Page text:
Bibliography:

Books:

1. Chemistry For You, National Curriculum Edition for GCSE – Lawrie Ryan

Page 190 – diagram of experiment

2. Revision Guide for GCSE Double Science, Chemistry, Higher level – Richard Parsons

Page 79 – diagrams to show how different variables affect the rate of reaction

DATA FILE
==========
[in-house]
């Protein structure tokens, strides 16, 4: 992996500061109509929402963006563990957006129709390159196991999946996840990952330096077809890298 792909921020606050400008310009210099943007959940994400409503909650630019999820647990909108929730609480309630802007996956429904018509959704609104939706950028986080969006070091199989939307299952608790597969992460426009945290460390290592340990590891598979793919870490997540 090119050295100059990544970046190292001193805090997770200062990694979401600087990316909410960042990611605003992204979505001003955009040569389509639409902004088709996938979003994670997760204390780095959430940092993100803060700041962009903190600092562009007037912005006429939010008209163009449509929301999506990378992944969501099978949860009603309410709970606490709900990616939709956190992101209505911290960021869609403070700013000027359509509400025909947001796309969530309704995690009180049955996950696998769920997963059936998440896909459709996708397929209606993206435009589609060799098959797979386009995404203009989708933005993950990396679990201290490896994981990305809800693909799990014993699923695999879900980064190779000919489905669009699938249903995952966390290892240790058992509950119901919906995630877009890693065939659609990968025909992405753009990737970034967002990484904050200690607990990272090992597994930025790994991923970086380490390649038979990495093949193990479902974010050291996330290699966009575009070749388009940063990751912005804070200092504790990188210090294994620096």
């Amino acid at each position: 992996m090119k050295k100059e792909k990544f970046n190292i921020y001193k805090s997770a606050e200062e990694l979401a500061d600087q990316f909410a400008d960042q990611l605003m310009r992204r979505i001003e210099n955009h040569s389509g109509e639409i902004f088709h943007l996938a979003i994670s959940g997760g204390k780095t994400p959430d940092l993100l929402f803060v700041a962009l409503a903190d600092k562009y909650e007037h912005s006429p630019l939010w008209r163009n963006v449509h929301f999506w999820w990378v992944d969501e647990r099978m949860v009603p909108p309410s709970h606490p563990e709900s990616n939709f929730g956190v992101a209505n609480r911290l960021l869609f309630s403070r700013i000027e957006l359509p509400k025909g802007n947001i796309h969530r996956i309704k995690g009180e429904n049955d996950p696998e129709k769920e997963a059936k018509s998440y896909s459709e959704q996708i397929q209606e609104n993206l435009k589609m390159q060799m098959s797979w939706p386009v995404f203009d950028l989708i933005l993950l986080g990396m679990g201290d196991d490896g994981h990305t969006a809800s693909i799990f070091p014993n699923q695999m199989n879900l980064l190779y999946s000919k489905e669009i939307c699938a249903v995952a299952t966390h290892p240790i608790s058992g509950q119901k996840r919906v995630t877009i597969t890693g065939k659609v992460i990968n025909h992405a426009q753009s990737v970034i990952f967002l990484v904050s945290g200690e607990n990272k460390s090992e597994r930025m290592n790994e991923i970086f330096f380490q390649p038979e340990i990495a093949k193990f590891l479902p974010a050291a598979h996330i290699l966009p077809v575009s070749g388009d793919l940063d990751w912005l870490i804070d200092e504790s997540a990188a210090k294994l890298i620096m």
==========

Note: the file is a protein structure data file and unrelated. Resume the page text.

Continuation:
Page 80 – Graph to show the effect of a catalyst on the rate of reaction

Websites:

1. http://www.revisioncentral.co.uk

2. http://www3.mistral.co.uk/cns/depts/science/sc1/GCSE/